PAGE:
Okay…I read a bunch of blogs everyday, including those listed on the right side of this page. One that I read is Credit Card Victim and there is a post there that I wanted to reply to, but I can’t cause I am not a registered user. So, I will reply here.
Over at CCVictim the author takes issue with one of my previous posts about moving debt around, via multiple balance transfers. I’d like to take this time to further state my points, with some clarifications.
1. An initial move of credit balances to lower-interest rate cards is okay, even a good deal.
2. A subsequent movement or two, between one or two, or even three cards, I can live with.
3. Here is the fundamental issue…AS LONG AS you can continue to move your balances back and forth and back and forth, you do not have to deal with your debt.
4. Dealing with the basic problem, not interest rates, is the concern of this blog.
5. Debt, while beneficial in certain, limited situation, can be very, very harmful in many, many situations. Kinda like fire. Fire is nice if it keeps you warm. It is evil if it burns down your house. SOOO…how do we handle fire? Carefully…we don’t play with matches!
6. Check this out. Say you have 1000 bucks at 10 percent, and 1000 bucks at 0 percent, and you want to pay 100 dollars per month. Okay, here are those 2 basic charts:
Okay…the first chart shows that, at 10 percent, it would take you 11 months to be debt free. You would pay a total of 1048.58. That is 48.58 in interest. The second chart shows that you could be debt free in 10 months, for a total of 1000 dollars, interest free. Big savings, RIGHT? Well, perhaps. But, really, really look. While your interest rate was a stated 10 percent, in actuality, on a per year basis, it was only 4.85%. In other words, because you were aggressively paying down principal, the effect of interest was lessened.
The problem with most debt reduction strategies, they only use math, and not the emotional strength of momentum. It’s like walking to lose weight. Will I burn more calories if I walk as fast as I can, for 4 miles, the very first day I do walking? Of course I will. But, I might get so tired out from this, that I give up walking and quit, thus worsening my over-all health. But, what if I started out with an attainable goal, and worked up to 4 miles? Hmm…then I might stick to it. Finances are not all math.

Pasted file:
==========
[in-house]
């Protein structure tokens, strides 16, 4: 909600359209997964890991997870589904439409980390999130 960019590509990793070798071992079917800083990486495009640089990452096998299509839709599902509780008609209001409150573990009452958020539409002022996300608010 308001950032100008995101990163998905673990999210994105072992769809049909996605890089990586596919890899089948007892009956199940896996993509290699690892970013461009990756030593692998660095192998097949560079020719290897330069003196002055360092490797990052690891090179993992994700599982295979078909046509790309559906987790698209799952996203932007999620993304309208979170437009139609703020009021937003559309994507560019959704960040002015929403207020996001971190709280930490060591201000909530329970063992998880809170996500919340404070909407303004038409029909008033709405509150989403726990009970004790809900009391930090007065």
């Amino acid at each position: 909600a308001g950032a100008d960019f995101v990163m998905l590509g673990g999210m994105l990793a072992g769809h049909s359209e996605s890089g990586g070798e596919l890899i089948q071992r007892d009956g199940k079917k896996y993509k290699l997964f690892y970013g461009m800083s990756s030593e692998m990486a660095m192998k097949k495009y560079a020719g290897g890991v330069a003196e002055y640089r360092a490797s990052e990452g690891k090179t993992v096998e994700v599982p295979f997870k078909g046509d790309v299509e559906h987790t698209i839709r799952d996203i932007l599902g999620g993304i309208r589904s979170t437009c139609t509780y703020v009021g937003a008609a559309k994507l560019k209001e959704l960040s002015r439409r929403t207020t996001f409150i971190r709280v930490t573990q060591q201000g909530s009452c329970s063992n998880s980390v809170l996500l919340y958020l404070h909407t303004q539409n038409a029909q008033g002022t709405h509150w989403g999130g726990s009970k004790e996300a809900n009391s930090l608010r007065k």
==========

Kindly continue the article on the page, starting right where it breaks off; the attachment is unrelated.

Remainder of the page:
CCVictim, we can move out debts around, we can rearrange them and create fantasy payoff plans, etc. etc. etc. We can get loans to pay them off in x number of years, or we can move balances after balances after balances. Yes, we CAN become victims of our credit cards. OR…we can take ownership of our financial disorder, and DO something about it. Get an emergency fund in place, attack the principal of our debt, and refuse to use our cards ever again. Please note, I AM NOT against finding the best rate for my debt. In fact, my credit card balance is at zero percent, and my 2 cars are less than 5 percent. BUT, if my focus is only on interest rate, and trying to shuffle my balance here and there and everywhere, then I never focus on the REAL issue, my actual debt. Perhaps, and this is entirely possible, that my first post failed to communicate my intent. I am not AGAINST finding a great rate, I AM against using the rate of our cards as an excuse for not attacking our debts. Every single extra cent that we put towards the principle goes to fight the good fight.
PS…I am not sure if I should spell it principal or principle, and am too tired to look it up. So, I went with one of each.